Saturday, September 26, 2009

CDC quietly revises autism rates to 1% of US children


Recently the Center for Disease Control (CDC) reportedly revised the rates of autism for the United States and the numbers are alarming. In 2007, the reported numbers were 1 in 150. Today, those numbers have skyrocketed to 1 in 100, and some say the numbers are closer to 1 in 89. According to David Kirby, the data is due to be released any day now.

Corroboration of this number has been tough to find, with much circular logic, pointing to blog posts who point back to his blog. According to Lee Grossman, CEO for Autism Society of America, and quoted by Kirby, that number is correct.

When I tried to verify the numbers, the CDC still lists the 2007 statistics of 1 in 150 in their official report, the new report has not been released) but the numbers on the webpage have been modified to reflect "1 in 100 to 1 in 300 with an average of 1 in 150" for prevalence in autism. The last modification that was made to the page was September 25, 2009. When I checked the internet archives, for earlier cached versions of the page, it was odd that the data page was missing from the archive. But Google cache revealed the subtle refinement of the details. As of yesterday morning, the website was changed to reflect the new numbers. It is interesting that the modification occurred yesterday, Friday, the day traditionally known for burying news that the media doesn't publicize. I don't want to say there is a conspiracy, but why hide the data? Is the CDC trying to bury these numbers? Why isn't the media shouting this from the rooftops? Exactly how common does autism have to get in order to get the attention, research and funding for programs it needs?

According to the numbers David Kirby cites from a 2007 telephone interview of almost 82,000 children conducted by National Survey of Children's Health (NSCH), which is supported by the Health Resources and Services Administration (HRSA) of the US Department of Health and Human Services, your odds of being told you have a child with autism is a staggering 1 in 63. If that child is a boy, odds skyrocket to 1 in 38. That's 2.6% of all male children in the United States. Is this possible?

Further, the report goes on to state that parents told researchers that "60 per 10,000 children had autism at some point but not currently." My thought on this telephone survey is, were these children officially diagnosed with an Autism Spectrum Disorder, or is this parents who are finding quirky children and giving them the self-diagnosis du-jour? Of course, even accounting for that trend, the numbers are still incredibly high.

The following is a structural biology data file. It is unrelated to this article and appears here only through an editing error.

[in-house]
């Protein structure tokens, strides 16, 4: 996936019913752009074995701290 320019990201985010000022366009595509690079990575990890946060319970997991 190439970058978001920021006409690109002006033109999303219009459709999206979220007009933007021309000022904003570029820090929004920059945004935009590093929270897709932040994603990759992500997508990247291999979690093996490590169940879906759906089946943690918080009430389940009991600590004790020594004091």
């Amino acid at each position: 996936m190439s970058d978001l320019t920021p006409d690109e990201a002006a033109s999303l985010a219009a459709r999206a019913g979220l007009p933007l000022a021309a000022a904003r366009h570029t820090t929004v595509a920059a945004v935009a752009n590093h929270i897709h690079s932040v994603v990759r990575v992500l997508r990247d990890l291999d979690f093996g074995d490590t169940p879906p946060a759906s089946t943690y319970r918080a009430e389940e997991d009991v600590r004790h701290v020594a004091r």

How much worse does it have to get? If 1 in 38 boys was born blind or with no legs, would we do something then? If 1 in 63 children was diagnosed with cancer, would we be moving heaven and earth to find out what is causing the epidemic? Would we be studying every avenue, leaving no stone unturned, simply on the word of a few? Or would we use all of science at our disposal, creating studies without exclusions, leaving out our biases and using every available tool that we have?

We don't know what causes these children to have autism. It is probably a complicated set of factors. But at what point do we start researching as though we really want to figure it out? Whether vaccinations are part of the puzzle or not, who knows? Can thousands of parents be wrong? It is just good science to actually explore the possibility. That is, if scientists really want to conduct science. To date, no study with real controls for vaccinations has been done. Is it that hard?

What does the CDC not want us to find out?

photo copyright Valerie Everett, used by cc.

2 comments:

Heather said...

i dont' expect anything different from the CDC, *sigh*

I love that picture you used with the blog! Love it, love it, love it!

Bridgett said...

Does this really surprise anybody?
The CDC never has been and never will be our friend.

::sigh::